Total Recall, by Albert W. Vogt III

Well, at least it was not Zardoz (1974). Total Recall (1990), the original version directed by Paul Verhoeven, is a campy science fiction movie that is some kind of cult classic, for an unbeknownst reason. It is set in 2084, and while rewatching it recently I remember thinking, “So, 100 years from now it will be five years ago.” I had forgotten that it is set only sixty-four years from now. It just goes to show you how even thirty years prior they did not anticipate how much technology would advance in the intervening decades. All I can say is thank God we have not developed the ability to implant dreams into people’s consciouses, as is the mcguffin in the film.

In addition to these (as they are called in Total Recall) “ego trips,” there is also the colonization of Mars. It is the Red Planet that our film’s hero Douglas Quaid (Arnold Schwarzenegger) longs to visit, though it is not immediately clear why. To all appearances, he is a regular working stiff, though his job in construction proved too much of an opportunity for Verhoeven to show off Arnold’s rippling muscles as he operates a jackhammer. His life seems normal too, with a wife, Lori (Sharon Stone), and a modest apartment. But when he decides to visit Rekall, the company that ran the aforementioned “ego trips,” everything goes haywire. Before he could get into his mental vacation, his true identity surfaces. He is not Dennis Quaid but Carl Hauser, an operative of the Mars special police (or something), and his current life is a cover. Now it look like he had turned against the Martian government, led by the Machiavellian Cohaagen (Ronny Cox) who controls the air supply on that planet. There is an underground rebel group on Mars that, to say the least, takes issue with how the one basic element needed for survival is handled. Many of them are also mutants, the result of some kind of radiation, and thus shunned by regular society. It is to them that Quaid travels, dodging Cohaagen’s minions along the way. Many of the mutants, particularly the rebel leader Kuato (Marshall Bell), have psychic powers and Quaid hopes that Kuato can help restore his identity. Unfortunately, Cohaagen’s henchmen catch up with him and it is revealed that Hauser was really working to undermine the rebels all along. Quaid, however, had other plans. When he breaks free from Cohaagen’s grip, he travels to an ancient alien pyramid nearby, which is believe to give air to all of Mars and thus undermine Cohaagen’s crooked regime. Good thing it worked, too, as Quaid is hurled out onto the Martian landscape and nearly chokes to death.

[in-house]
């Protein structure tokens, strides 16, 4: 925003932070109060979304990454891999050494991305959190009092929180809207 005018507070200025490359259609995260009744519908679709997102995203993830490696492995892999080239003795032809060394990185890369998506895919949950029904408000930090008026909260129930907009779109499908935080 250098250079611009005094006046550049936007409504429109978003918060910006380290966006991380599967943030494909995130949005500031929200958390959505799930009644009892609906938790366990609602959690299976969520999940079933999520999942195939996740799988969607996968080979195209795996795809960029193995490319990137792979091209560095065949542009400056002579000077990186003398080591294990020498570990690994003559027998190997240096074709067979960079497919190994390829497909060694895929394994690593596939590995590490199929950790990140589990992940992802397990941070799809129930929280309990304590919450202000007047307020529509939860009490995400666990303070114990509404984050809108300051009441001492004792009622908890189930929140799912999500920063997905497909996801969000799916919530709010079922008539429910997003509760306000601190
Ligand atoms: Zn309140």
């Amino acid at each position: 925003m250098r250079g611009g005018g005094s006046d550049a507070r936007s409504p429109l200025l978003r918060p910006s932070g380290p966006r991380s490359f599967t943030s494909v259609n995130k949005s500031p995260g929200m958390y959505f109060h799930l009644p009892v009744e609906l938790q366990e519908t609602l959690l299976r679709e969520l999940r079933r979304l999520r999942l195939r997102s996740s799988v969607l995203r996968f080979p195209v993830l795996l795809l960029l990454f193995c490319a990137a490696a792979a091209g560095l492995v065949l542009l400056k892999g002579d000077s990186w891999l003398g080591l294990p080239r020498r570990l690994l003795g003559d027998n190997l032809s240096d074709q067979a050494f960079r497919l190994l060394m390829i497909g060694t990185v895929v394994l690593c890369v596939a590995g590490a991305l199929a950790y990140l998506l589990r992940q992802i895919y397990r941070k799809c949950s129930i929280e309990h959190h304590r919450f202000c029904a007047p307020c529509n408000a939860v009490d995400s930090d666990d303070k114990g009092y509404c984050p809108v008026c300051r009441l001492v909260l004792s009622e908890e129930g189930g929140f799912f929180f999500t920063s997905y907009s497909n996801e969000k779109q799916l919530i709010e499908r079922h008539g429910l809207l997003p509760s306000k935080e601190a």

If you have never seen a Verhoeven film, especially during the 1980s and 1990s, know that they are often over-the-top violent. Total Recall is no different in this regard. His films seem to revel in not only gushing blood but overt sexuality. Nudity is casual, even if there are no sex scenes, and Total Recall takes it to another level by having a mutant women with three breasts. Its excessiveness turns campy, though, when it becomes evident that it takes itself seriously. It would have seemed less silly, if it makes any sense, had there been a little levity in the story. But setting up this mutant versus normal humans, of the haves versus the have-nots, the relentless gun play, knife play, and resulting body count, trivializes any kind of political message involved.

Still, there is one nice part to take away from Total Recall, and that is the character of Quaid himself. When Cohaagen captures Quaid, Quaid is faced with a choice. He could go back to his former corrupt life, or continue fighting for the good of those the Martian government sought to keep in a downtrodden state. The Catholic Church, as does most of Christianity, preaches that every person is redeemable. Confession affords Catholics a regular opportunity to get back into God’s good graces. Neither do you need amnesia to experience forgiveness, but those are the cards with which Quaid must play.

I cannot recommend Total Recall to many, despite this little nugget of goodness in it. Neither is the 2012 remake much better. They are both silly, violent, and not totally worth your time. There are many other options out there for your perusal. I would also be remiss if I did not point out the nightmare fuel that is the scenes of Quaid and Melina (Rachel Ticotin) gasping for air, eyes bulging out of their heads. Yikes.


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